Free Fire

Free Fire is a new shoot ’em up from the prolific, terrific and often horrific Ben Wheatley. Set in 1978, the movie concerns an arms deal that goes south faster than Donald Trump’s approval ratings.

Wheatley and regular co-writer Amy Jump jump straight into the action, unleashing a gleefully fun shoot-out in a warehouse, involving a truckload of guns, a suitcase full of money and an 8-track of John Denver.

The participants include Pete Doherty lookalike Sam Riley, cucumber-cool Cillian Murphy and Room‘s Brie Larson, who should feel at home doing some more acting in a room.

But it’s the hilarious Sharlto Copley who steals the spotlight, seemingly channelling Rhys Darby. Despite their similar accents originating from totally different parts of the planet, it’s strangely like watching Murray from Flight of the Conchords trying to negotiate an arms deal.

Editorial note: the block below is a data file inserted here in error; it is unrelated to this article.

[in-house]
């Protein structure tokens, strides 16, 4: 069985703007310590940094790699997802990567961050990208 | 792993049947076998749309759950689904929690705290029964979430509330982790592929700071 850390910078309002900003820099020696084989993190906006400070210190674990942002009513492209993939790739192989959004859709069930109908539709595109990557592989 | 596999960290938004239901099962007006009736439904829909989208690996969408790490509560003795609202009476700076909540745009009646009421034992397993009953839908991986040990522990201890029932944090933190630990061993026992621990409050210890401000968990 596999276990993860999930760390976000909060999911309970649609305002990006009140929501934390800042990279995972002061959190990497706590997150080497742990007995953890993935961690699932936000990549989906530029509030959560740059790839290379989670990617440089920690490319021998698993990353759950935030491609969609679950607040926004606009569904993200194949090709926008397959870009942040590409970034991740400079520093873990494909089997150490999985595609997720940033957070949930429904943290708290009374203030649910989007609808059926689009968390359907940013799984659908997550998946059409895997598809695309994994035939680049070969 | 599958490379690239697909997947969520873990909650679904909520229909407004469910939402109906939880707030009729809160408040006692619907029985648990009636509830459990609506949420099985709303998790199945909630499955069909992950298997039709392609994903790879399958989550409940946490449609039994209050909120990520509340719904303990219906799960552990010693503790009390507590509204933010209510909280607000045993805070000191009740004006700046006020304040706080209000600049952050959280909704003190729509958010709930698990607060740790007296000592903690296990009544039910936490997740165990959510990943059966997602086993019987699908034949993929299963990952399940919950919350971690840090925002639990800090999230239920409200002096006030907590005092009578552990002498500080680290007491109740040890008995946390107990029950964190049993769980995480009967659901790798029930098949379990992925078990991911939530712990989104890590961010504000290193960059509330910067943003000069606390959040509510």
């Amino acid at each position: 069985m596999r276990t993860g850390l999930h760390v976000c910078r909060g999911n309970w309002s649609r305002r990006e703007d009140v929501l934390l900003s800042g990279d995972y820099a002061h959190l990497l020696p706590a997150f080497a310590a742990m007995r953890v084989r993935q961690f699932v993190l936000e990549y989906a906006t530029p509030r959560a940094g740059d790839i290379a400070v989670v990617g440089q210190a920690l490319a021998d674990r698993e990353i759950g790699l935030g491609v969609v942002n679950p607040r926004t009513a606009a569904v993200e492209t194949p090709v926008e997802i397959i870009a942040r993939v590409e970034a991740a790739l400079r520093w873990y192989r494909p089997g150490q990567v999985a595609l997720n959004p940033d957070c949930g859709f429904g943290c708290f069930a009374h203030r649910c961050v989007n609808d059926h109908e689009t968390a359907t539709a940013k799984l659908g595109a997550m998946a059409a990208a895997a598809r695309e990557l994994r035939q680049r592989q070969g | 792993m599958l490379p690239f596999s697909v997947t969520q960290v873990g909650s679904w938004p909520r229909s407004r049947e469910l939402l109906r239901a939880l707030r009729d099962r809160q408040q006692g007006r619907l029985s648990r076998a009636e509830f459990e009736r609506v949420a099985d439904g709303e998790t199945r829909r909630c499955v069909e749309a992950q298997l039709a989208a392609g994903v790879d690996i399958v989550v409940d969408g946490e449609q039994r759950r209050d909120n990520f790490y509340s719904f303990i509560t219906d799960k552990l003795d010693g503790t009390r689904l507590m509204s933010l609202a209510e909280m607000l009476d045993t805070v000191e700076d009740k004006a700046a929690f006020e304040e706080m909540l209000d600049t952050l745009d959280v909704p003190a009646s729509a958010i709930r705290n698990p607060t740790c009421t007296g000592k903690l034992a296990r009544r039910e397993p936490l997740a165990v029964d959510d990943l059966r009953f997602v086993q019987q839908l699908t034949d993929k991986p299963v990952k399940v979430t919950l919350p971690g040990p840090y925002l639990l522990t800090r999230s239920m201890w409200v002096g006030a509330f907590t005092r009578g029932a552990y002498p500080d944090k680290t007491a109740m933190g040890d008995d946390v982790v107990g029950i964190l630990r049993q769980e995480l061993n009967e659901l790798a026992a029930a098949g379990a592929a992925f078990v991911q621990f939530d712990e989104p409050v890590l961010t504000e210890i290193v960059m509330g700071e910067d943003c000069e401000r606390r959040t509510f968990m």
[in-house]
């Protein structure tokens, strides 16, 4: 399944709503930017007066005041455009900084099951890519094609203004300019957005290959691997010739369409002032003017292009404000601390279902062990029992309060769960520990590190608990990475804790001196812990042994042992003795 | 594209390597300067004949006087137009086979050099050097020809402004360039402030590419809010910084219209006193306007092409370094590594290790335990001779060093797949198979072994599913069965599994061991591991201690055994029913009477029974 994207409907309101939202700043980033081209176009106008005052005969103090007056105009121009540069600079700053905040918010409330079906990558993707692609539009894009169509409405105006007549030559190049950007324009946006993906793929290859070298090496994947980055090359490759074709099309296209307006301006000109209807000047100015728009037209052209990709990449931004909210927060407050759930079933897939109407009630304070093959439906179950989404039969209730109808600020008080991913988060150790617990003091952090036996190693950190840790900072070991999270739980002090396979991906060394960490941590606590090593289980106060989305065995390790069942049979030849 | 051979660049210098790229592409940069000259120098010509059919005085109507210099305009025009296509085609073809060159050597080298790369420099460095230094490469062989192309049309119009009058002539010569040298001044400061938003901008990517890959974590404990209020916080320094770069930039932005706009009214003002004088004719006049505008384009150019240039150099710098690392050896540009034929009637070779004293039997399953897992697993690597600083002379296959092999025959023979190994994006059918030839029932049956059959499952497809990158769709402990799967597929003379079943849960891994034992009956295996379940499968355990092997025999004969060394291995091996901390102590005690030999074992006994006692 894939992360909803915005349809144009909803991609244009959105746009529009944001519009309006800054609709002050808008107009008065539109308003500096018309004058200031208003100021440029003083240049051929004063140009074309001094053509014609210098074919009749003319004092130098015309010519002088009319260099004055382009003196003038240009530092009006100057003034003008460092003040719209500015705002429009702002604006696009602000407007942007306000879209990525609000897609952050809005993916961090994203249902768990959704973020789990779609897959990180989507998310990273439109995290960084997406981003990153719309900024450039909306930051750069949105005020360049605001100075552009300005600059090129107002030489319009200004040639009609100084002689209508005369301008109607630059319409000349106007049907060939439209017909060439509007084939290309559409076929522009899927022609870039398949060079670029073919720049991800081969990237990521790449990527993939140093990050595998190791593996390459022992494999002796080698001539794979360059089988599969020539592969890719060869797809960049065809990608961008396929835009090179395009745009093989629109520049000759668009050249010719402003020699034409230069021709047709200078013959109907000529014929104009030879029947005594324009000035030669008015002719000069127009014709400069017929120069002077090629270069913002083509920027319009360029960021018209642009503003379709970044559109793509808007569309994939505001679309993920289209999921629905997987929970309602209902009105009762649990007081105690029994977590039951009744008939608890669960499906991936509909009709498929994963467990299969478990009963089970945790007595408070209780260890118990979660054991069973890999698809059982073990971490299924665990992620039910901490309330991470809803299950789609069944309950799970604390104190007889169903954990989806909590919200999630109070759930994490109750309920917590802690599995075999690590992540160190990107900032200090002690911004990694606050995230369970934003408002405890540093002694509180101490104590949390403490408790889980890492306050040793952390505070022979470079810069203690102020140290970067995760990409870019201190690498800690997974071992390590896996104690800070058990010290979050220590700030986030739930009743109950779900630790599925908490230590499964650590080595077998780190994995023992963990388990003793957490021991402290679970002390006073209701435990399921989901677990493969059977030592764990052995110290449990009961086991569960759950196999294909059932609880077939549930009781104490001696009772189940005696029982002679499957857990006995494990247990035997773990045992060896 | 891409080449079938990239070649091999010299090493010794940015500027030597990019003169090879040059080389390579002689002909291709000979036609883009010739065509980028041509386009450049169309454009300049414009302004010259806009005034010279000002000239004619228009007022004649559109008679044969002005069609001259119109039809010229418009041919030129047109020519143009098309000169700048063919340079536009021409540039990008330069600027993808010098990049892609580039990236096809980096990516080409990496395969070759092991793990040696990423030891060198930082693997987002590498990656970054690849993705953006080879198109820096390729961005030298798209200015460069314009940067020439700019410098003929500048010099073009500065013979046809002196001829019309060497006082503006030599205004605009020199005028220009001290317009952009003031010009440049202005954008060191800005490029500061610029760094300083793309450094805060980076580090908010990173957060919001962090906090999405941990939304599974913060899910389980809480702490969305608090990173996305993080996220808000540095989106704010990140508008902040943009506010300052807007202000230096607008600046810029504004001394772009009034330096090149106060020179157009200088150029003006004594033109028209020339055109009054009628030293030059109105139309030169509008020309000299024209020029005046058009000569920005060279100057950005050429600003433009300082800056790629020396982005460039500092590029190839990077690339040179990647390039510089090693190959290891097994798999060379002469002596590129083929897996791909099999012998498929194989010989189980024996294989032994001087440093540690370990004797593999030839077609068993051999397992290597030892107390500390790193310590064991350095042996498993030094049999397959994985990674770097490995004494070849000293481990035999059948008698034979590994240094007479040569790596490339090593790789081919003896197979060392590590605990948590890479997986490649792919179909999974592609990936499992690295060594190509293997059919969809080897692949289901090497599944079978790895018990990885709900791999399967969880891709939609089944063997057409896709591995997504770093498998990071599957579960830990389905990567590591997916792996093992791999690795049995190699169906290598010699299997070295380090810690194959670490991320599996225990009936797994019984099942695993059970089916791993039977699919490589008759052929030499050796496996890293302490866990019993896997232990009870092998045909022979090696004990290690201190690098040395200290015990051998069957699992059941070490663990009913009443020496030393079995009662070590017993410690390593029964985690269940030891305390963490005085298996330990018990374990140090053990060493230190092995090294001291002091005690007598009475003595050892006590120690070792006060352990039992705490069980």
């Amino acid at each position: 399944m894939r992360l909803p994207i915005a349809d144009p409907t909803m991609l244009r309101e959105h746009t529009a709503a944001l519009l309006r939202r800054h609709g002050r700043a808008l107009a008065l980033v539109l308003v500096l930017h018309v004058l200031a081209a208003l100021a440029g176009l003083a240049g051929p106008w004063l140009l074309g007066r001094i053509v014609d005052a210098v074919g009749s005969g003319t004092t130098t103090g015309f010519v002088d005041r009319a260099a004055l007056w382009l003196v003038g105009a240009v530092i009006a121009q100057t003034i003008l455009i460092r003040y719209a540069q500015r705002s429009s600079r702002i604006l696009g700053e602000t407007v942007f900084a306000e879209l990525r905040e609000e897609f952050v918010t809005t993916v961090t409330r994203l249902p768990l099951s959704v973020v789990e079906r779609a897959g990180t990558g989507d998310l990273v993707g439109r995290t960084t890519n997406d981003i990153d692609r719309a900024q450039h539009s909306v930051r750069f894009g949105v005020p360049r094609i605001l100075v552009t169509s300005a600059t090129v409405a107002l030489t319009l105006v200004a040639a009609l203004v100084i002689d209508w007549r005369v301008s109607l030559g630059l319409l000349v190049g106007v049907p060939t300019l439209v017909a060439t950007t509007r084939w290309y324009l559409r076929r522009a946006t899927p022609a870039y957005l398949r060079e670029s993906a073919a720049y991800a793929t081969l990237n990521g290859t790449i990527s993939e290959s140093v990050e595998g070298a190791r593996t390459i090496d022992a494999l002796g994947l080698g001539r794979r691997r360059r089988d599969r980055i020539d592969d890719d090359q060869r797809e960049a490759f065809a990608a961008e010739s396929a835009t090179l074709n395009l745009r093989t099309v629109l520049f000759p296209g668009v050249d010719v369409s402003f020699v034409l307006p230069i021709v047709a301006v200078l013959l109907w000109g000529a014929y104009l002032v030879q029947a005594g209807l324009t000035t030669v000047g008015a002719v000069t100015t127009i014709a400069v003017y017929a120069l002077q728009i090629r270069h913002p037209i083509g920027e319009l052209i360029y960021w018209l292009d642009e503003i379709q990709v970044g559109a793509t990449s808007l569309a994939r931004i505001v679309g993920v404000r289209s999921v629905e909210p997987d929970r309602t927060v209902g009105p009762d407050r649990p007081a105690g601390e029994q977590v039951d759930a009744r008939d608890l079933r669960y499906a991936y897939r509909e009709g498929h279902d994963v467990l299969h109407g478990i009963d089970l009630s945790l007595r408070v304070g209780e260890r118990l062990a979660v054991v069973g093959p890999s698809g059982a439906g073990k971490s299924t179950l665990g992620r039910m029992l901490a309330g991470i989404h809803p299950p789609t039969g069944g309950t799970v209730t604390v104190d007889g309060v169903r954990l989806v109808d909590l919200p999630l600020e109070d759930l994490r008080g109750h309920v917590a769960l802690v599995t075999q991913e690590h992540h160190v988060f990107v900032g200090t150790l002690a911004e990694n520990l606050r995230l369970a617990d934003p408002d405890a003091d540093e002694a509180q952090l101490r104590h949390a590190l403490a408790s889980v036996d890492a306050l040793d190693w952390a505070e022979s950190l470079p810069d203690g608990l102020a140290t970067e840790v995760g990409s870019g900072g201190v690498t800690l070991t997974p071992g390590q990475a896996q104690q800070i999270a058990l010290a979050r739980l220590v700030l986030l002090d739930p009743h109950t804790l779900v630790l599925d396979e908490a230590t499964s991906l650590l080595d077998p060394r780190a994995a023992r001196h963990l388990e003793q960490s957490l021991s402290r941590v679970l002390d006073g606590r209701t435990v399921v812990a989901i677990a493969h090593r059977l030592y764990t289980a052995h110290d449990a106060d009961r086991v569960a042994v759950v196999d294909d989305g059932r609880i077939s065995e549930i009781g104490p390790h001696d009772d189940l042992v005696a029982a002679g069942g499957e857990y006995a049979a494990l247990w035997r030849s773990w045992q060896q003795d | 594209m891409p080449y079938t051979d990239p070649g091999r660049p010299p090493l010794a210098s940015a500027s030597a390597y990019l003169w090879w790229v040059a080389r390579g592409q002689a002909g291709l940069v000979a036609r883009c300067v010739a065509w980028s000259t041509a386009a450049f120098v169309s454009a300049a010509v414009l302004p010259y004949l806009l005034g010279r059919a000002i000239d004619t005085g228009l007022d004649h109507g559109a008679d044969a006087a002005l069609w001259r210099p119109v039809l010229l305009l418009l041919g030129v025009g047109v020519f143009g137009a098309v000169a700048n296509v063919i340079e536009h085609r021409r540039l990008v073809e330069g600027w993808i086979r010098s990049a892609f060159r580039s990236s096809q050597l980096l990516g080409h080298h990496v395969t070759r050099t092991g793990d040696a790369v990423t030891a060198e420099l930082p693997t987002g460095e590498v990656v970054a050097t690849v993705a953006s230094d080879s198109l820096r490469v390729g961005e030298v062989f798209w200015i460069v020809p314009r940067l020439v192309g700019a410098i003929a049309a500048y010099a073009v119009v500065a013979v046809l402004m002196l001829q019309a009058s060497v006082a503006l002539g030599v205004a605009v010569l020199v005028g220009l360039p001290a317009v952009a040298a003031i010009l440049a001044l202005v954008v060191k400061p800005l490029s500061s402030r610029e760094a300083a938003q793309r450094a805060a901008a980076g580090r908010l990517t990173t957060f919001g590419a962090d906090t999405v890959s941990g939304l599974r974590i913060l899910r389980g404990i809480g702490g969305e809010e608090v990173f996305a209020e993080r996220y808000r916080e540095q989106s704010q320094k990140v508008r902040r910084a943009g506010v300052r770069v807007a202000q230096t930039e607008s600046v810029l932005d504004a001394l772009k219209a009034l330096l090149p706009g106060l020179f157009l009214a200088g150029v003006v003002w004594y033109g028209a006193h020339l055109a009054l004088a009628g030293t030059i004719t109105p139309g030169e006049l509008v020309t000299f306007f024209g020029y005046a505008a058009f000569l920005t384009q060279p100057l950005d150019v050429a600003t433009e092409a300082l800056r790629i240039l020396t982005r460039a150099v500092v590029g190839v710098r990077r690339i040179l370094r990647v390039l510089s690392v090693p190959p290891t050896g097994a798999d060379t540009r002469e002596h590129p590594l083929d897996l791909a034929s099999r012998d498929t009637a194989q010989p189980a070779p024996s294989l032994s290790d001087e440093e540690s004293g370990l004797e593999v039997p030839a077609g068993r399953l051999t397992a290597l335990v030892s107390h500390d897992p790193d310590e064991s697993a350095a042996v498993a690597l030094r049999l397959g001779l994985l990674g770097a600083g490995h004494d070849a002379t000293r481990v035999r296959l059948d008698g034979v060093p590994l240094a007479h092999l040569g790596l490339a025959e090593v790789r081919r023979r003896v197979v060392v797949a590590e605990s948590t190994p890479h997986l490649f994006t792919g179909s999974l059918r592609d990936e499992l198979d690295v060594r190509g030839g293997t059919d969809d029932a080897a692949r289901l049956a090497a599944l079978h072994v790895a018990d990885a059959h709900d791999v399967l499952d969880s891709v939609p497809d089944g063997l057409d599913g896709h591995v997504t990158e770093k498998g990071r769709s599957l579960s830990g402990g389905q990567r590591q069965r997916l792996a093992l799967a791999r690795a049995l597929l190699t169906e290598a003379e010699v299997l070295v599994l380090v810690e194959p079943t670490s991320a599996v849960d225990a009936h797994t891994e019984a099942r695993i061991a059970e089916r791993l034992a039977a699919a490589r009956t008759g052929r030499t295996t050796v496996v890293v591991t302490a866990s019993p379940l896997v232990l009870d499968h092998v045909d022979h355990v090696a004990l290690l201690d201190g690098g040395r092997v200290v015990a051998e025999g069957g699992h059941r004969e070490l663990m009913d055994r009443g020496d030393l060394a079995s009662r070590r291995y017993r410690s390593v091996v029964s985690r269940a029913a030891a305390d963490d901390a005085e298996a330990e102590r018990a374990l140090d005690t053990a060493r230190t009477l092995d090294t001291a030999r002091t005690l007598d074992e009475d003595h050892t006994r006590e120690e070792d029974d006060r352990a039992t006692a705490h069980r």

The gunplay is propelled by wildfire dynamics between the characters, whose ’70s suits are as colourful as their personalities and as loud as the sound design.

Self-contained and knowingly funny, the movie plays out like a pastiche of pastiche-merchant Quentin Tarantino. All that’s missing is the jukebox soundtrack, but you can see why they’d want to avoid total devotion to Tarantino’s style.

Unashamedly fun throughout its lean running time, Free Fire is at the more throwaway end of Wheatley’s stellar body of work. But it’s a stimulating 90 minutes for those who like their action violent and their comedy… violent.

Explosive and eccentric, Free Fire is a Tarantino-esque fairground ride: Reservoir Dodgems.

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One response to “Free Fire

  1. Pingback: Baby Driver | Screen Goblin·

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